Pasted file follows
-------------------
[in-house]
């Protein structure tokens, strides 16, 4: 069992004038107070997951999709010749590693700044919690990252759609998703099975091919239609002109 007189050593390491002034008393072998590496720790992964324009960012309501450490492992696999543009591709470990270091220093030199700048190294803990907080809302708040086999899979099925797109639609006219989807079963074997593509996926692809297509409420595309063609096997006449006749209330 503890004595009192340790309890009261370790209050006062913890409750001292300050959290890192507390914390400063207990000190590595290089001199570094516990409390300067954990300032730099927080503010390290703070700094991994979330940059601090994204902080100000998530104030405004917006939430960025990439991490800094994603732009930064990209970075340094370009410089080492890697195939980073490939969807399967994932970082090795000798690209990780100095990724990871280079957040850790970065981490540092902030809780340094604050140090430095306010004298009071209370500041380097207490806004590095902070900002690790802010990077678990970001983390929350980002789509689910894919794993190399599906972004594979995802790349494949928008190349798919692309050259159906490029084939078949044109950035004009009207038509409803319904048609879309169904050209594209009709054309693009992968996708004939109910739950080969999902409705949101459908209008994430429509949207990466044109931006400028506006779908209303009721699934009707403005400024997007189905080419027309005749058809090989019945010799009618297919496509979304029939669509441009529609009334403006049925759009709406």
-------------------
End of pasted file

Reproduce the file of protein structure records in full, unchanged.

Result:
[in-house]
């Protein structure tokens, strides 16, 4: 069992004038107070997951999709010749590693700044919690990252759609998703099975091919239609002109 007189050593390491002034008393072998590496720790992964324009960012309501450490492992696999543009591709470990270091220093030199700048190294803990907080809302708040086999899979099925797109639609006219989807079963074997593509996926692809297509409420595309063609096997006449006749209330 503890004595009192340790309890009261370790209050006062913890409750001292300050959290890192507390914390400063207990000190590595290089001199570094516990409390300067954990300032730099927080503010390290703070700094991994979330940059601090994204902080100000998530104030405004917006939430960025990439991490800094994603732009930064990209970075340094370009410089080492890697195939980073490939969807399967994932970082090795000798690209990780100095990724990871280079957040850790970065981490540092902030809780340094604050140090430095306010004298009071209370500041380097207490806004590095902070900002690790802010990077678990970001983390929350980002789509689910894919794993190399599906972004594979995802790349494949928008190349798919692309050259159906490029084939078949044109950035004009009207038509409803319904048609879309169904050209594209009709054309693009992968996708004939109910739950080969999902409705949101459908209008994430429509949207990466044109931006400028506006779908209303009721699934009707403005400024997007189905080419027309005749058809090989019945010799009618297919496509979304029939669509441009529609009334403006049925759009709406």